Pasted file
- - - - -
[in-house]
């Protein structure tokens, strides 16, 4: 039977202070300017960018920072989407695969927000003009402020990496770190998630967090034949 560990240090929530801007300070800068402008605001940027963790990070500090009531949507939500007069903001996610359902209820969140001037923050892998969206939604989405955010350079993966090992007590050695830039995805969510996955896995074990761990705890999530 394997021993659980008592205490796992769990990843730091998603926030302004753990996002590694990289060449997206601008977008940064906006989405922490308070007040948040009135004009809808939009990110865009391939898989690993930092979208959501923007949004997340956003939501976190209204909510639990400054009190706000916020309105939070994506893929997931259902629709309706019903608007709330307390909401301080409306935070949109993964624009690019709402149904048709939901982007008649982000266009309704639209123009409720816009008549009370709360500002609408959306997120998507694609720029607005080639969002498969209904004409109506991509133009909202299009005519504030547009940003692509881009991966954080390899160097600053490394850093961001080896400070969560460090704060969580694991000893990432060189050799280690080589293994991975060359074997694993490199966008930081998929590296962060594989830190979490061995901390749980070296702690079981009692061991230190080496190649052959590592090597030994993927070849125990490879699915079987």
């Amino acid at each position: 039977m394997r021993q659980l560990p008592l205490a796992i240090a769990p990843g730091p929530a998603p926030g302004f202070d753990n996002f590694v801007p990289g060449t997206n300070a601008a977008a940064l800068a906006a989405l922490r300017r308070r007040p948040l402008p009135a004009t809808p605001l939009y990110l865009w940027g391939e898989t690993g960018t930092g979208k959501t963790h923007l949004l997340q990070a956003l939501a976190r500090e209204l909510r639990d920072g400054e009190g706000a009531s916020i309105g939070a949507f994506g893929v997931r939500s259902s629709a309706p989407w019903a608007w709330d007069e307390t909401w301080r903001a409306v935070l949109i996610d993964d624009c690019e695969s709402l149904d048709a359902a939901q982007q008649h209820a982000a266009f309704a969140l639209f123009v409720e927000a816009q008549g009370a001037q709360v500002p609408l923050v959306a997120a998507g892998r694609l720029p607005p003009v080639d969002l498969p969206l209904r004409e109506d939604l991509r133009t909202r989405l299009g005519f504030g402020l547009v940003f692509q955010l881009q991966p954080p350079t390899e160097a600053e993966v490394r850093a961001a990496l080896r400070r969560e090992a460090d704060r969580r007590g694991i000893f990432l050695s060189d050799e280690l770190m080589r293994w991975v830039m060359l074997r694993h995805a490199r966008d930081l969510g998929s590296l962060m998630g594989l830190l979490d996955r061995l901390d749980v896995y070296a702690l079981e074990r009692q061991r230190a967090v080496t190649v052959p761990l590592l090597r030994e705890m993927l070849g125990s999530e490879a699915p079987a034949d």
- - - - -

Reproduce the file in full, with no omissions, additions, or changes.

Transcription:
[in-house]
């Protein structure tokens, strides 16, 4: 039977202070300017960018920072989407695969927000003009402020990496770190998630967090034949 560990240090929530801007300070800068402008605001940027963790990070500090009531949507939500007069903001996610359902209820969140001037923050892998969206939604989405955010350079993966090992007590050695830039995805969510996955896995074990761990705890999530 394997021993659980008592205490796992769990990843730091998603926030302004753990996002590694990289060449997206601008977008940064906006989405922490308070007040948040009135004009809808939009990110865009391939898989690993930092979208959501923007949004997340956003939501976190209204909510639990400054009190706000916020309105939070994506893929997931259902629709309706019903608007709330307390909401301080409306935070949109993964624009690019709402149904048709939901982007008649982000266009309704639209123009409720816009008549009370709360500002609408959306997120998507694609720029607005080639969002498969209904004409109506991509133009909202299009005519504030547009940003692509881009991966954080390899160097600053490394850093961001080896400070969560460090704060969580694991000893990432060189050799280690080589293994991975060359074997694993490199966008930081998929590296962060594989830190979490061995901390749980070296702690079981009692061991230190080496190649052959590592090597030994993927070849125990490879699915079987």
């Amino acid at each position: 039977m394997r021993q659980l560990p008592l205490a796992i240090a769990p990843g730091p929530a998603p926030g302004f202070d753990n996002f590694v801007p990289g060449t997206n300070a601008a977008a940064l800068a906006a989405l922490r300017r308070r007040p948040l402008p009135a004009t809808p605001l939009y990110l865009w940027g391939e898989t690993g960018t930092g979208k959501t963790h923007l949004l997340q990070a956003l939501a976190r500090e209204l909510r639990d920072g400054e009190g706000a009531s916020i309105g939070a949507f994506g893929v997931r939500s259902s629709a309706p989407w019903a608007w709330d007069e307390t909401w301080r903001a409306v935070l949109i996610d993964d624009c690019e695969s709402l149904d048709a359902a939901q982007q008649h209820a982000a266009f309704a969140l639209f123009v409720e927000a816009q008549g009370a001037q709360v500002p609408l923050v959306a997120a998507g892998r694609l720029p607005p003009v080639d969002l498969p969206l209904r004409e109506d939604l991509r133009t909202r989405l299009g005519f504030g402020l547009v940003f692509q955010l881009q991966p954080p350079t390899e160097a600053e993966v490394r850093a961001a990496l080896r400070r969560e090992a460090d704060r969580r007590g694991i000893f990432l050695s060189d050799e280690l770190m080589r293994w991975v830039m060359l074997r694993h995805a490199r966008d930081l969510g998929s590296l962060m998630g594989l830190l979490d996955r061995l901390d749980v896995y070296a702690l079981e074990r009692q061991r230190a967090v080496t190649v052959p761990l590592l090597r030994e705890m993927l070849g125990s999530e490879a699915p079987a034949d």